“While this may appear to be a remarkable feat of self-deception,” as my colleague Julie Beck put it, it may be that people simply wanted to signal support for Trump. “In these charged situations, people often don’t engage with information as information, but as a marker of identity. Information becomes tribal,” Beck explained.
Another reason why Republican voters may be more likely to accept Trump’s allegations is because other partisans, in particular House Intelligence Committee Chairman Devin Nunes, have muddied the waters around the wiretapping claim. Last week, Nunes delivered a bombshell—if difficult to parse—announcement to reporters that the intelligence community had “incidentally collected information about U.S. citizens involved in the Trump transition.”
Still, Nunes’s statement did not vindicate Trump’s claims that his New York City residence had been wiretapped by his predecessor, and the California congressman had previously stated that there was no “physical wiretap of Trump Tower.” FBI Director James Comey has also said that he has “no information” to support Trump’s tweeted claims, and he told Nunes’s committee earlier in the month that neither does the Justice Department.
Nevertheless, Nunes provided the White House with a degree of political cover with his statement on incidental collection last week, and that may have helped still-wavering Republican voters accept Trump’s accusations. In recent weeks, the White House has tried to bolster Trump’s claims by arguing, in effect, that he should be taken seriously, but not necessarily literally. “The president used the word wiretap in quotes to mean, broadly, surveillance and other activities,” White House Press Secretary Sean Spicer said earlier this month. In light of that, Nunes’s claim that transition-team intelligence had been collected may have been enough to either convince some Republican voters that Trump had been vindicated or make them feel comfortable asserting that he had.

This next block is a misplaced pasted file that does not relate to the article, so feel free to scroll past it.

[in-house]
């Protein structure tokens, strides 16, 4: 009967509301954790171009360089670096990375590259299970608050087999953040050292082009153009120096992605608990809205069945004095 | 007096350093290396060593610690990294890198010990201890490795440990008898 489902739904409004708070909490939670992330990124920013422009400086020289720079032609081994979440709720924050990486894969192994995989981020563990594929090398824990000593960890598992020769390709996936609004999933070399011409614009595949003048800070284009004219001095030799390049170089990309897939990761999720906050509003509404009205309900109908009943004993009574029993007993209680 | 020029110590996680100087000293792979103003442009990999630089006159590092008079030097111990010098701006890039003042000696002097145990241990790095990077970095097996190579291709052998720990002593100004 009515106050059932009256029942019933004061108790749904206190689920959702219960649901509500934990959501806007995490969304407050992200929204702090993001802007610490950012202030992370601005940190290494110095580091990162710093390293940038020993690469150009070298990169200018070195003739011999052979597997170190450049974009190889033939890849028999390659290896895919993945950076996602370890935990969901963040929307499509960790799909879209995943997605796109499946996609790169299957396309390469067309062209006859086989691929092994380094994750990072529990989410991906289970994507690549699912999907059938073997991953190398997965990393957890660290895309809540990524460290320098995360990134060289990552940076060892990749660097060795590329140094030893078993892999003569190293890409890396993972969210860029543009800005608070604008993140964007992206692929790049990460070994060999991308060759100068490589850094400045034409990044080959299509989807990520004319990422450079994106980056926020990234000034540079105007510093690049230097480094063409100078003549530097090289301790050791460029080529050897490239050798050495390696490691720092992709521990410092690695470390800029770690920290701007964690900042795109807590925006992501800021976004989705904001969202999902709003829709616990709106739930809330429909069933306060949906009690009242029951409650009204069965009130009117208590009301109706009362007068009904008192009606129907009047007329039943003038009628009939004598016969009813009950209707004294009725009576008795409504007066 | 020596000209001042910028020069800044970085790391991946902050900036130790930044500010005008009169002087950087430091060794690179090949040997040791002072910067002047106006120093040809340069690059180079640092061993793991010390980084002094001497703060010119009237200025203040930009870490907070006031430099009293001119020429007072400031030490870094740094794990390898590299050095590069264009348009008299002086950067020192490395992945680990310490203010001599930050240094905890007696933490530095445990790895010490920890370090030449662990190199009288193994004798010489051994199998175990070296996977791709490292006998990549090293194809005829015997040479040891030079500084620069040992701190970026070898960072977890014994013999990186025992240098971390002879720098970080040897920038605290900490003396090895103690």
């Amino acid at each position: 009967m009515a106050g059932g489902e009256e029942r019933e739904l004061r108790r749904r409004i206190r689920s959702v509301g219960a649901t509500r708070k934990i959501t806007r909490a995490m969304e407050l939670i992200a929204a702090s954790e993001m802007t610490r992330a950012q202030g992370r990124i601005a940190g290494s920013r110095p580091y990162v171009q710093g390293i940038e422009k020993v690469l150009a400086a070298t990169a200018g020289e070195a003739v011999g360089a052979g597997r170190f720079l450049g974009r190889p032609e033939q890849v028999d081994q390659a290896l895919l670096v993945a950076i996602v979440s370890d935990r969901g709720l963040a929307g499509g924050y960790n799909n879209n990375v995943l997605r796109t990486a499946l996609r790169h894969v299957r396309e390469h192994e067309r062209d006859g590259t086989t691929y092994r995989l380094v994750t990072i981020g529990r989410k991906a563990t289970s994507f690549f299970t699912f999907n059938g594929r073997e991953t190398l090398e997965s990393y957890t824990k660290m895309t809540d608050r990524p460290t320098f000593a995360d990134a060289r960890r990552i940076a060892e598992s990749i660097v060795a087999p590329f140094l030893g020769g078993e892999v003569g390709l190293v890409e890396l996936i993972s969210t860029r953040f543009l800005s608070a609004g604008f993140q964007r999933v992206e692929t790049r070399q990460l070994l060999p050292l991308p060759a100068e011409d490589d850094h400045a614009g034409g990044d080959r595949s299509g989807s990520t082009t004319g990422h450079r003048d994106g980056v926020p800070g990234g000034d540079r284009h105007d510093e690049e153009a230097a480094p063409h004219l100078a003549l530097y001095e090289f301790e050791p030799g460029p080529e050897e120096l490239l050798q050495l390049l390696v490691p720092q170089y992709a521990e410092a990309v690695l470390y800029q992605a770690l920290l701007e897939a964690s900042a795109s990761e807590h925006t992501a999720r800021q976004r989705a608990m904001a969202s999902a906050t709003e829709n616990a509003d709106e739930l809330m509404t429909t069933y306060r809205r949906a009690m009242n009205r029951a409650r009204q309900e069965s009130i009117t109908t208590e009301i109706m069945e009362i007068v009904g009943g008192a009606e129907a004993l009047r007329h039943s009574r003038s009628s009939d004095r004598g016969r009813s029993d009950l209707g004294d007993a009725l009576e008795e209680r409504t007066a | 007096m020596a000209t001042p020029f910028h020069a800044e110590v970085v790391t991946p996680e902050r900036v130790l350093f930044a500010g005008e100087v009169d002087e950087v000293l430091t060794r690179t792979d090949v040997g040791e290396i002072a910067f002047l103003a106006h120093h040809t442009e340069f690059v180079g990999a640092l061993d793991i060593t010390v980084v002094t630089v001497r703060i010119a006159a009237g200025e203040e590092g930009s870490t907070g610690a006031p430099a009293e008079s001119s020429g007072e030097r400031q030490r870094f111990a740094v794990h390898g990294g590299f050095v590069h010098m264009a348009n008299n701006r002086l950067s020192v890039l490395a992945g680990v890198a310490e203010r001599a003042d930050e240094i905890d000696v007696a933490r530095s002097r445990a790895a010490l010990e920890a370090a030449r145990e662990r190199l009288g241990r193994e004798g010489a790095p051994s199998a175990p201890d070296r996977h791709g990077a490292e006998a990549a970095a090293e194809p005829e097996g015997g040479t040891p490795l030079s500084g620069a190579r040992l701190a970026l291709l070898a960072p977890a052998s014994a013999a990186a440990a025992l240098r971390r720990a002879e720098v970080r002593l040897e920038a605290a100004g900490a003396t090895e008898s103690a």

The exact wording of the survey question could also have contributed to the results. The CBS poll does not explicitly quote from Trump’s original accusation, and instead asks a question more in line with the White House interpretation of Trump’s claims—that by mentioning a wiretap in his tweet, the president was discussing surveillance more generally. It reads: “How likely do you think it is that Donald Trump’s offices were wiretapped, or under government surveillance, during the 2016 presidential campaign?” The question also does not mention Obama.
Faced with competing and overlapping claims from a variety of sources, Republican voters may opt to privilege the information that doesn’t cast doubt on the president’s trustworthiness. As Beck explained, “doubling down in the face of conflicting evidence is a way of reducing the discomfort of dissonance,” with dissonance defined as “the extreme discomfort of simultaneously holding two thoughts that are in conflict.”
Liberals and conservatives alike are susceptible to believing, or at the very least circulating, incorrect information that appears to confirm their political worldview. So-called “fake news” has found an audience among progressives and liberals, just as it has found an audience in pro-Trump circles, too. There’s little sign that this embrace of false beliefs, especially those seemingly rooted in partisanship, will end anytime soon.